As Diana Rigg's understudy, I never tired of watching her – she was splendid
Diana Rigg and I began as walk-ons together in the RSC, and she went on to stardom after a lucky break in The Comedy of Errors in 1962. Her role as Adriana revealed a fine Shakespearean actress and a fine comedian, and the stunningly sexy costumes by Anthony Powell hinted at other possibilities ahead. (I don’t like the word “sexy”, and don’t think I’ve ever used it before, but for once there is no option.)
I understudied Diana’s Cordelia in Peter Brook’s King Lear, and as I had no spear-carrying role I sat in the auditorium or in a dressing room every night of the run. Never did I tire of watching this astonishingly powerful production. Diana was splendid and her wicked sisters, Irene Worth and Patience Collier, were equally memorable. I can hear them all now. The last scene, where Paul Scofield as Lear mourned his daughter, was almost unbearably moving. Diana was quite tall, but Scofield carried her dead body unflinchingly, as I recall, and without too many irreverent jokes.
The whole cast, including the understudies, went to Paris when the play was on tour and we witnessed Diana being embraced backstage by an effusive Marlene Dietrich. These were days of high glamour. It was my first time on an aeroplane, and travelling with the whole of the RSC was a heady experience.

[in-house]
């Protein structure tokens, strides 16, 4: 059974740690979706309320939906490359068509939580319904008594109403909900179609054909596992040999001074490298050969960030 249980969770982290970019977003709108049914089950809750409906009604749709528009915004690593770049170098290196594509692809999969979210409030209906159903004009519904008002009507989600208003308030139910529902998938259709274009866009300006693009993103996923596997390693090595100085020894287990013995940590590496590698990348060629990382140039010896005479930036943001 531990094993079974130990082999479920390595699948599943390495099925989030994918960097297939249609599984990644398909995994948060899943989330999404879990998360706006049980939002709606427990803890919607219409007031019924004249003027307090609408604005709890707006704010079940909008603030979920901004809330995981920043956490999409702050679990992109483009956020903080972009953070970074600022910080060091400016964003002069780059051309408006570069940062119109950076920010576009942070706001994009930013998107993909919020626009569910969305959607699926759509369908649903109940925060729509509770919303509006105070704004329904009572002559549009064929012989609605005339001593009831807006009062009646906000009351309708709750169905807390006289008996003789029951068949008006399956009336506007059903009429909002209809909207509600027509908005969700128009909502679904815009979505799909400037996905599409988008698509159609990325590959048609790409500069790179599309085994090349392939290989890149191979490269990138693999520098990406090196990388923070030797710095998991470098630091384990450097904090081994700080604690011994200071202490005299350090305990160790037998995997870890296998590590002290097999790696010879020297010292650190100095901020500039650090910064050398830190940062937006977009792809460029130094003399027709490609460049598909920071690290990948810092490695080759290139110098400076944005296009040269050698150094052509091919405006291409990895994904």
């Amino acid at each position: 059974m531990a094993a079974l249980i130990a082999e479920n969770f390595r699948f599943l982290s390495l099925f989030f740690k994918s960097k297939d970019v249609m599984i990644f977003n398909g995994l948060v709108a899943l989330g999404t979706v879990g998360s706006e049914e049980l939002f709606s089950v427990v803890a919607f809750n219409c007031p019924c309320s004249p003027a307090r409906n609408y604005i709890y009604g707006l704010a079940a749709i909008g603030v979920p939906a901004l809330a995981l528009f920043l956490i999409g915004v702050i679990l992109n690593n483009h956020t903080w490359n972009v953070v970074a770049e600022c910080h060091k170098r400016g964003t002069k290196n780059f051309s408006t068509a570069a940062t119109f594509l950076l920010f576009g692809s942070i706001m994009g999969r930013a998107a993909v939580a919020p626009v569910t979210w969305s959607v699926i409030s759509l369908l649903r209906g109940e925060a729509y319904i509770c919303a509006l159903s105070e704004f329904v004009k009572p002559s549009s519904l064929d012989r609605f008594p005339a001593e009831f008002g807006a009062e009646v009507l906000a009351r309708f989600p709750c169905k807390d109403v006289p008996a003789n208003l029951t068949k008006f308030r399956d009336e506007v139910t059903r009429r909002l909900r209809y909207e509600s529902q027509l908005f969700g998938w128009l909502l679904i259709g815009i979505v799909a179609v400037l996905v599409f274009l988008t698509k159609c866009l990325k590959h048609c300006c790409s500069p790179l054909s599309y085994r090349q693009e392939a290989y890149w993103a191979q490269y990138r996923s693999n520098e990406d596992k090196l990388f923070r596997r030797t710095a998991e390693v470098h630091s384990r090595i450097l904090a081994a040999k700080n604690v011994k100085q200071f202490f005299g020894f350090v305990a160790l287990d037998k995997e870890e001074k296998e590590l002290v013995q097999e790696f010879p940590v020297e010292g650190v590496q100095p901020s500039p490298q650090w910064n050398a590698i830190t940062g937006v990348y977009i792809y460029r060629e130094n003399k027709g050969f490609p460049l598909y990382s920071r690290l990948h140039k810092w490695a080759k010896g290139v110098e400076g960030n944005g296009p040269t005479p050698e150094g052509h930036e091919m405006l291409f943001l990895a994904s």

Diana’s demeanour in real life was most unlike Cordelia’s, and her vocabulary was racy and rich. I once put one of her more colourful remarks about a fellow actress in a novel, and my squeamish (male) editor begged me to take it out. I think I left it in, but I wouldn’t know where to look for it. Like her colleague Judi Dench, she knew how to make people laugh, and she was good company. I understudied Judi as Titania in Peter Hall’s 1962 production of A Midsummer Night’s Dream, in which Diana played Helena, a role she reprised in 1968 for the movie, with Helen Mirren as Hermia. Again, it was a magical performance, in which Diana’s height was more of an asset than it had been as Cordelia. Her comic timing was faultless.
After Stratford, I watched her on television and on the screen, admiring her meteoric rise in performances that didn’t interest me so much: both she and Judi managed effortlessly to bridge the gulf between Shakespeare and James Bond, but I was never a Bond fan.
The last time I saw her on stage was in a rather tired performance of Pygmalion, but I have much happier memories of our last ghostly meeting in the flesh. We were both washing our hands in some grand powder room, possibly at the Savoy, and our eyes met in the mirror, and we both laughed at the comedy of life. There was something strange and timeless and delightful about this mirror meeting. We are such stuff as dreams are made on ...